Amur Leopard Fact File


To deal with the cold climate in which they live the Amur Leopard has a thick coat of pale, cream coloured fur. It varies with the seasons from a light yellow to golden or reddish-yellow. Their belly is covered with white fur.

Coat length varies from 25mm (.98in) in summer up to 70mm (2.8in) in winter. This is covered with a pattern of black rosettes which are unbroken and have dark coloured centres.

Amur leopards have long legs which makes it easier for them to move through the snow.

At the shoulder they stand 45-75cm (1.5-2.5ft) tall. The larger male weighs 82 to 198lb (37-89.8kg) while females weigh 62 to 132lb (28 to 59.8kg).


Amur leopards are carnivorous. Their main prey items are hoofed animals such as sika, roe and musk deer. They will also feed upon hares, wild boar, wapiti, moose, badger, mice and foal. In some instances they have also been known to prey upon young Eurasian black bears.

They stalk their prey and get within a couple of metres (6.5ft) before taking them down. Once they catch the prey they will hide it away and continue hunting. They may catch a number of prey items before they begin eating.

They are capable of leaping 3m (10ft) up into a tree while carrying prey which may be three times their weight assists them with this.

Amur leopard

Scientific Name

Panthera pardus orientalis 

Conservation Status

Critically Endangered


45-75cm (1.5-2.5ft)



37-89.8kg (82-198lbs)


28-59.8kg (62-132lbs)


Wild 15 years

Captive 20 years



Amur leopard

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The small population of Amur leopards is restricted to a small portion of far-east Russia and an adjacent area of China. Some sightings are also occasionally made in Korea. The largest population (consisting of 50-60 animals) is currently found in the Land of the Leopard National Park which is in Russia.


A wide range of habitats are occupied by the Amur leopard including grasslands, mountains and lowland forests.


The breeding season occurs from January to February. A female is in estrus for a 12-18 day period on average, in some rare cases this may last up to 25 days. While normally solitary in some instances the male has been known to stick around and help raise the young.

90 to 105 days after a successful mating a litter of up to 6 cubs (but averaging 2-3) will be born.

Young are born with their eyes closed and are entirely dependent on their mother. They weigh in at between 500 and 700g (1.1-1.5lb). She hides them in a tree hollow or rock cleft when she is away hunting. The mother does not keep them at the same nest site for long to keep them away from other predators.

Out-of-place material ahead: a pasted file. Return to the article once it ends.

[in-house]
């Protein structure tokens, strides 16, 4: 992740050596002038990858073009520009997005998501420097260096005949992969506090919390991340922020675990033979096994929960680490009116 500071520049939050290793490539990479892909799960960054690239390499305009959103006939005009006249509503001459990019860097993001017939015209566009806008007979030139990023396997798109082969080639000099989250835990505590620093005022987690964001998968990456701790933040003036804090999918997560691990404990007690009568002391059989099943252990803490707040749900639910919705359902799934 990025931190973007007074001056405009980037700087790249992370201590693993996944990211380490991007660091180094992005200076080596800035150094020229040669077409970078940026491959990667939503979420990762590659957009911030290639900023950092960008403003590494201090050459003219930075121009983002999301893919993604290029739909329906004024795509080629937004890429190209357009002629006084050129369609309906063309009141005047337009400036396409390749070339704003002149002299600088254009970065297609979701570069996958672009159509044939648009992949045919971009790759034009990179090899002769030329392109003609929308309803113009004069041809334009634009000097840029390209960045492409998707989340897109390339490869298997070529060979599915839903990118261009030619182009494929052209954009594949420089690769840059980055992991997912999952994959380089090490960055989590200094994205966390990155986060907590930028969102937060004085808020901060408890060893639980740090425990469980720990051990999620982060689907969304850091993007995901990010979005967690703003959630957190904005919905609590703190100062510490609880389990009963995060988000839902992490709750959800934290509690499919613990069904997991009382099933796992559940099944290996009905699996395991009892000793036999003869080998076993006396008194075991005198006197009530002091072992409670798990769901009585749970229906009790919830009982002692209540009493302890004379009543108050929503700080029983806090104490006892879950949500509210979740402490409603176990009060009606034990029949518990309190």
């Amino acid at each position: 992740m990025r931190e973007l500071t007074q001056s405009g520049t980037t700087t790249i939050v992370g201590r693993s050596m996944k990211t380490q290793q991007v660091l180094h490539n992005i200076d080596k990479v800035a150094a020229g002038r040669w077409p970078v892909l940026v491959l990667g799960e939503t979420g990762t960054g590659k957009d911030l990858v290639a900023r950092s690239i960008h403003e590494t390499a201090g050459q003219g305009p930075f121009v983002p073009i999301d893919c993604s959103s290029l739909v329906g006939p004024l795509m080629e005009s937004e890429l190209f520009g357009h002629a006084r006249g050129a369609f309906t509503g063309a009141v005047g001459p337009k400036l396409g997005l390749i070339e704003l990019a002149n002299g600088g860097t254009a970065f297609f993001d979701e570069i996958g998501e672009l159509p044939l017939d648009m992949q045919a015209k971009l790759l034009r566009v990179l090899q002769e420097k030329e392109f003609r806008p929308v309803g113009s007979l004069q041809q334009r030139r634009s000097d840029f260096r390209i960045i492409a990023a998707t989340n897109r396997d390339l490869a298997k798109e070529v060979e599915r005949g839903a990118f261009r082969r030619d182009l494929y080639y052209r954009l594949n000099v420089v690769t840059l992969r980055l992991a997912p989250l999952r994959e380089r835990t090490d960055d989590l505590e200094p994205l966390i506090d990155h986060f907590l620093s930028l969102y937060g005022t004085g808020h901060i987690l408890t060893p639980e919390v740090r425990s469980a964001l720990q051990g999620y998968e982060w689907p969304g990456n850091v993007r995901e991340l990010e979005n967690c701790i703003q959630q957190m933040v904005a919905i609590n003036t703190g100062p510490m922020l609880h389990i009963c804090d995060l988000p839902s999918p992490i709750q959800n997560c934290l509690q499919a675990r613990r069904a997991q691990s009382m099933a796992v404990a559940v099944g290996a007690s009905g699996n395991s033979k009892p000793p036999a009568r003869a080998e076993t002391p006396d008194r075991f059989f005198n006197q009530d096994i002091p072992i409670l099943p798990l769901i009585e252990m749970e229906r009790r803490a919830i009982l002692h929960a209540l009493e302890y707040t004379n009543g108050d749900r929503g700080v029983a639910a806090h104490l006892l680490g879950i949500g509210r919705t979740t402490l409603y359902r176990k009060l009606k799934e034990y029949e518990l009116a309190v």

They grow quickly with the eyes opening on their 7th-10th day with their first steps taken around two weeks old. By two months old they get their first taste of meat and they no longer need milk after 3 months.

By the time they are two years old the cubs will begin to move away from their mother.


Amur leopards are able to swim. When running they can reach 59.6km/h (37mph).

Their main vocalization is a rasping call.

Their only predator is humans who poach them for traditional medicines and their coat. They are persecuted for eating livestock and are threatened by wild fires and loss of prey.

This species is crepuscular meaning they are active at dawn and dusk. In between they rest.

Quick facts

Their name comes from a river near to their habitat. Amur leopards are also referred to as the Far Eastern leopard, Manchurian leopard, Korean leopard or Siberian leopard.

With just 70 left in the wild the Amur leopard is believed to be the world’s rarest big cat.

Photo Credits


By Art G. from Willow Grove, PA, USA (Amur Leopard) [CC BY 2.0 (], via Wikimedia Commons


By Tony Hisgett from Birmingham, UK (Amur Leopard 4) [CC BY 2.0 (], via Wikimedia Commons


Jackson, P. & Nowell, K. 2016. Panthera pardus ssp. orientalis. The IUCN Red List of Threatened Species 2016: e.T15957A96947390. Downloaded on 28 April 2020.

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